Description: This report details the testing equipment, procedures and results performed under Task 7.2 Sealing Simulated Leaks. In terms of our ability to seal leaks identified in the technical topical report, Analysis of Current Field Data, we were 100% successful. In regards to maintaining seal integrity after pigging operations we achieved varying degrees of success. Internal Corrosion defects proved to be the most resistant to the effects of pigging while External Corrosion proved to be the least resistant. Overall, with limitations, pressure activated sealant technology would be a viable option under the right circumstances.
Date: September 1, 2004
Creator: Romano, Michael A.
Partner: UNT Libraries Government Documents Department

Technical summary: Feasibility study of conductivity monitoring for leak detection in double-walled plutonium containers

Description: Currently, the storage container for the pit from a dismantled warhead is a sealed outer container, or drum, within which the pit is suspended. Since the pit itself is a sealed, stainless steel container for the plutonium, the inner plus the outer containers constitute the {open_quotes}double-walled{close_quotes} configuration for plutonium storage. If either inner or outer wall of the container fails, the fill-gas between the pit and drum walls will contain species that will modify the physical properties of that gas. The work summarized here reports the initial feasibility study for an innovative approach for monitoring for leakages both for radioactive materials from the pit and for the intrusion of outside into the drum by monitoring the electrical conductivity of the fill-gas. For the gas present in a drum containing a pit, alphas from decays of plutonium are stopped by the primary container wall of the pit itself unless pit leakage occurs. If plutonium leaks from the pit and enters the fill-gas (either noble gas or air) of the outer container, each of the alpha particles due to the decay of plutonium will create about 10{sup 5} electron-ion pairs along its track. If the fill gas is a noble gas, these electrons will diffuse in the gas as free electrons.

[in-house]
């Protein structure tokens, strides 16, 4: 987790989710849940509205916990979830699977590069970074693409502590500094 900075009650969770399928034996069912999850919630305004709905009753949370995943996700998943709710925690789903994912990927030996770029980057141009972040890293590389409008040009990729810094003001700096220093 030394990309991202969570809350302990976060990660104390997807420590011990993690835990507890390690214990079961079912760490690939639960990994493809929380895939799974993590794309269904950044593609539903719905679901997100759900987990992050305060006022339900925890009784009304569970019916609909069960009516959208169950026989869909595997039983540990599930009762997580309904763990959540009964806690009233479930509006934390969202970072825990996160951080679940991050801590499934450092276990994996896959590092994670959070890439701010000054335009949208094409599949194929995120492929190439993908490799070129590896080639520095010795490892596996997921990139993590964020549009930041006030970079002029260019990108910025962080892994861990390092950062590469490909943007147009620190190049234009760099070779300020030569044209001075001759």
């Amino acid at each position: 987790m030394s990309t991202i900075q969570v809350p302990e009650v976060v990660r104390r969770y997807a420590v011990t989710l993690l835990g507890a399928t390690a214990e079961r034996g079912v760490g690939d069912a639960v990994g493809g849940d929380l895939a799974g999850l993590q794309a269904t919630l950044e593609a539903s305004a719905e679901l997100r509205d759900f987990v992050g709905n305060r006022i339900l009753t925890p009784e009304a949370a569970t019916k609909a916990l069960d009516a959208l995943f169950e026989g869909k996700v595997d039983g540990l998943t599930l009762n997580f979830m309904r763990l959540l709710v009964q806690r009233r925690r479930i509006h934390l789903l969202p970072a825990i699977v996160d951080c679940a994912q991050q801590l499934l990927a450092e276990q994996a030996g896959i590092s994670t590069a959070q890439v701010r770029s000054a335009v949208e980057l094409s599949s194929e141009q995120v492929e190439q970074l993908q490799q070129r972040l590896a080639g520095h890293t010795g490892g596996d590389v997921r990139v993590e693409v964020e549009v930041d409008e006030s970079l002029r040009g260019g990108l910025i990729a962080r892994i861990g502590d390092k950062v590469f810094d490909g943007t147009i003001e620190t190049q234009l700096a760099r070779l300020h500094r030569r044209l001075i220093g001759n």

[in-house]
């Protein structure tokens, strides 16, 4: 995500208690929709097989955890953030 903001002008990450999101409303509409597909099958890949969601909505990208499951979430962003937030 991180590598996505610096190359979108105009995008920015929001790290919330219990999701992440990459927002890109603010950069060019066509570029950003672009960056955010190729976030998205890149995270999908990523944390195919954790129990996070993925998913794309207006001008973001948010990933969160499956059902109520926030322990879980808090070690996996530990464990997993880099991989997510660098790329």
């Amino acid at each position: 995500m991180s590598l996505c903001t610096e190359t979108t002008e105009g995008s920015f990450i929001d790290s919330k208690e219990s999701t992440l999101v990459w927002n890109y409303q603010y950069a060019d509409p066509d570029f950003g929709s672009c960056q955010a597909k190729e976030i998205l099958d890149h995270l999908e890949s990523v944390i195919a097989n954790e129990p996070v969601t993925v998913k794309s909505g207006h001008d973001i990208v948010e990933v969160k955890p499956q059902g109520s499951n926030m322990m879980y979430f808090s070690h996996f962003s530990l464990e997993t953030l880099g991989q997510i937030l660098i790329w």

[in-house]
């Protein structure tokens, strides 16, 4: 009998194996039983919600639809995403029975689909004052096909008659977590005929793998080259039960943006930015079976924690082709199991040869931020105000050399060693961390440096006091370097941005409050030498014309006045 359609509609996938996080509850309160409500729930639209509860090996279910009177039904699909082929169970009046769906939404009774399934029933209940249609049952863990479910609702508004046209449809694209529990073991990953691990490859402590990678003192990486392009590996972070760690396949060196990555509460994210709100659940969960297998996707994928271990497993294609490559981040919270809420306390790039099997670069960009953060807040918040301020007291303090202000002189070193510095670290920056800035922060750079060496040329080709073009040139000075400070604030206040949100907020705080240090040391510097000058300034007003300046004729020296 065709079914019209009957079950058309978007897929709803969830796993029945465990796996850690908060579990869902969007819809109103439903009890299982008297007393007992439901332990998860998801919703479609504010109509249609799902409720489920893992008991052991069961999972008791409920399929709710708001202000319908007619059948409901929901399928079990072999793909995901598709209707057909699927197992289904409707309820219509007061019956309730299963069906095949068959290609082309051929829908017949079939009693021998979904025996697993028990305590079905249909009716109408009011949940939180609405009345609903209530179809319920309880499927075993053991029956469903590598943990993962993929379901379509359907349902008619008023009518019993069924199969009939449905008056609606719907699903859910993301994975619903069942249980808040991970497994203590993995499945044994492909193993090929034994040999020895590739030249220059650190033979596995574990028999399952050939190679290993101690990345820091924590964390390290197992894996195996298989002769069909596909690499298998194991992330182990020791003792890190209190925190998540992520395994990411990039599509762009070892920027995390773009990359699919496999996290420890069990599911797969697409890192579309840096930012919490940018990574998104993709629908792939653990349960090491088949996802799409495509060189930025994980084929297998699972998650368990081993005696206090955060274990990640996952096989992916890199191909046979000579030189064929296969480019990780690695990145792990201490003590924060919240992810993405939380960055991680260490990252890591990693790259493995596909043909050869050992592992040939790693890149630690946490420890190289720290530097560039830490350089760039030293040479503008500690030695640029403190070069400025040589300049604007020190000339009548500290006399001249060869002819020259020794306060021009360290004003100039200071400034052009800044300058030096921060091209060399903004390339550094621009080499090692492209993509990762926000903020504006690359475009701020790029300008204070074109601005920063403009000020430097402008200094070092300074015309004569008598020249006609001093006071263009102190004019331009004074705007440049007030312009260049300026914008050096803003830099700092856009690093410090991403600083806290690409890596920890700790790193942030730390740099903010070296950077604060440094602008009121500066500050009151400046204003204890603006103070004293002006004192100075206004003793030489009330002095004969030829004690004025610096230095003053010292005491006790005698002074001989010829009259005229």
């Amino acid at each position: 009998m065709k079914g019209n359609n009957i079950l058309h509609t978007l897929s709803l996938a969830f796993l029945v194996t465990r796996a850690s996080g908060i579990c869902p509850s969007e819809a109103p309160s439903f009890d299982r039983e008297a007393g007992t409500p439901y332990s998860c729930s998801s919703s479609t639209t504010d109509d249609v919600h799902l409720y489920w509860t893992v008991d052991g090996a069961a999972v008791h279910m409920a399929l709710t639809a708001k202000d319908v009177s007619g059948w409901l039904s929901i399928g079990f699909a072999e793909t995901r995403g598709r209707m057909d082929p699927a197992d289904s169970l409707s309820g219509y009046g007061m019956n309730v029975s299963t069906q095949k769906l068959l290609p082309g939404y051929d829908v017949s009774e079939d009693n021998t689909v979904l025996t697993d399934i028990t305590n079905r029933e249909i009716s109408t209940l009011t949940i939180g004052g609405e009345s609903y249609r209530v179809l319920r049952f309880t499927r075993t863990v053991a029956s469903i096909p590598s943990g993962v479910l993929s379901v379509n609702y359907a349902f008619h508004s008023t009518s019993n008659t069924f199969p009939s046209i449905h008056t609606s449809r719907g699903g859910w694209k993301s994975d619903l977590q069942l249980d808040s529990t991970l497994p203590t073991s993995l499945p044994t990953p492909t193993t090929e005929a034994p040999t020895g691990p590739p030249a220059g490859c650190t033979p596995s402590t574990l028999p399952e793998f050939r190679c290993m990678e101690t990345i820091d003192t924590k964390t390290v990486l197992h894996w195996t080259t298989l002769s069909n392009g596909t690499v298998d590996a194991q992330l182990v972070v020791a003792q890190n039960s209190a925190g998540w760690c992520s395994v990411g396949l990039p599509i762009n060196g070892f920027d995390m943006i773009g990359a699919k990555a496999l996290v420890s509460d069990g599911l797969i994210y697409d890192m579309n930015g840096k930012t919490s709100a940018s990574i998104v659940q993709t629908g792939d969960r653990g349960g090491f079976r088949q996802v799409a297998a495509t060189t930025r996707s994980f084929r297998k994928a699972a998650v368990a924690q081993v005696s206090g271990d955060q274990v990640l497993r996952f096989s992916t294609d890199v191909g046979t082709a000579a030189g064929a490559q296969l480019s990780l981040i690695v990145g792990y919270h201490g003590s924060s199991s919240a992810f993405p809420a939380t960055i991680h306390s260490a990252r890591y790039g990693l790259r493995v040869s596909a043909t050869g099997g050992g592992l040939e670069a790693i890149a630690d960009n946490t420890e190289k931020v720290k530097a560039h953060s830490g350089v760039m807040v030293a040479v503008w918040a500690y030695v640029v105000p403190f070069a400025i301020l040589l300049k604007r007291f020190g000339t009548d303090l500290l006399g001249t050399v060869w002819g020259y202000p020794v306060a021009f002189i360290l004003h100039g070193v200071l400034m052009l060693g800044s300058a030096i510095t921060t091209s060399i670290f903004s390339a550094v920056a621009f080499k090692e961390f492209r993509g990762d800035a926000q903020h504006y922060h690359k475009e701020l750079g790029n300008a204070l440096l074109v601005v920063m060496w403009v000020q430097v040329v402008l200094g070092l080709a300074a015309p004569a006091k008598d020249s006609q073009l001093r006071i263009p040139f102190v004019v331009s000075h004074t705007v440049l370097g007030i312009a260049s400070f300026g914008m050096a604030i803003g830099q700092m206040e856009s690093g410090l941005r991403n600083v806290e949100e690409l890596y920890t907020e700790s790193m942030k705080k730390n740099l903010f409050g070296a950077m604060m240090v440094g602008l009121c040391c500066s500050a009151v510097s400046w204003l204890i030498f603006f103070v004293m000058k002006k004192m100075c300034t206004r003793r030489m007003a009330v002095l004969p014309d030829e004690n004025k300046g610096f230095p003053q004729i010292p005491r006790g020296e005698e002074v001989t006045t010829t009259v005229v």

Date: November 1, 1997
Creator: Lu, J. X. & Marlow, W. H.
Partner: UNT Libraries Government Documents Department